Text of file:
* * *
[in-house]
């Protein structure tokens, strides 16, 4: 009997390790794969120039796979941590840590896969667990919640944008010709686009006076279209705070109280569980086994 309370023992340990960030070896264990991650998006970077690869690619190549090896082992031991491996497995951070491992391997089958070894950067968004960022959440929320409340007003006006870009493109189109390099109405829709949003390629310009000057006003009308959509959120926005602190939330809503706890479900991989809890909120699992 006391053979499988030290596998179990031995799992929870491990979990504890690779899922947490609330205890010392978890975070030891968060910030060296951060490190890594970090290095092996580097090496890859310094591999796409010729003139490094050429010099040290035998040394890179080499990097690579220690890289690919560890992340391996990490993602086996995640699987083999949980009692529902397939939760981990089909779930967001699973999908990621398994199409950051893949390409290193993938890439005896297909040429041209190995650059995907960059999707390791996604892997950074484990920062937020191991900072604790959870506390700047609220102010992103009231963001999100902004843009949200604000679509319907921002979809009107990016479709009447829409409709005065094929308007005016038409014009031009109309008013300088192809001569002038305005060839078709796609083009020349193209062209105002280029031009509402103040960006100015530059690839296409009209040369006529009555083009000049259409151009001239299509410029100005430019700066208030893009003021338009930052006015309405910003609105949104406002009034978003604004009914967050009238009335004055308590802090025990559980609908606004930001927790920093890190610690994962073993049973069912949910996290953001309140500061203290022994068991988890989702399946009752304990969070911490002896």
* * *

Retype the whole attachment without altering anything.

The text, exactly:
[in-house]
């Protein structure tokens, strides 16, 4: 009997390790794969120039796979941590840590896969667990919640944008010709686009006076279209705070109280569980086994 309370023992340990960030070896264990991650998006970077690869690619190549090896082992031991491996497995951070491992391997089958070894950067968004960022959440929320409340007003006006870009493109189109390099109405829709949003390629310009000057006003009308959509959120926005602190939330809503706890479900991989809890909120699992 006391053979499988030290596998179990031995799992929870491990979990504890690779899922947490609330205890010392978890975070030891968060910030060296951060490190890594970090290095092996580097090496890859310094591999796409010729003139490094050429010099040290035998040394890179080499990097690579220690890289690919560890992340391996990490993602086996995640699987083999949980009692529902397939939760981990089909779930967001699973999908990621398994199409950051893949390409290193993938890439005896297909040429041209190995650059995907960059999707390791996604892997950074484990920062937020191991900072604790959870506390700047609220102010992103009231963001999100902004843009949200604000679509319907921002979809009107990016479709009447829409409709005065094929308007005016038409014009031009109309008013300088192809001569002038305005060839078709796609083009020349193209062209105002280029031009509402103040960006100015530059690839296409009209040369006529009555083009000049259409151009001239299509410029100005430019700066208030893009003021338009930052006015309405910003609105949104406002009034978003604004009914967050009238009335004055308590802090025990559980609908606004930001927790920093890190610690994962073993049973069912949910996290953001309140500061203290022994068991988890989702399946009752304990969070911490002896």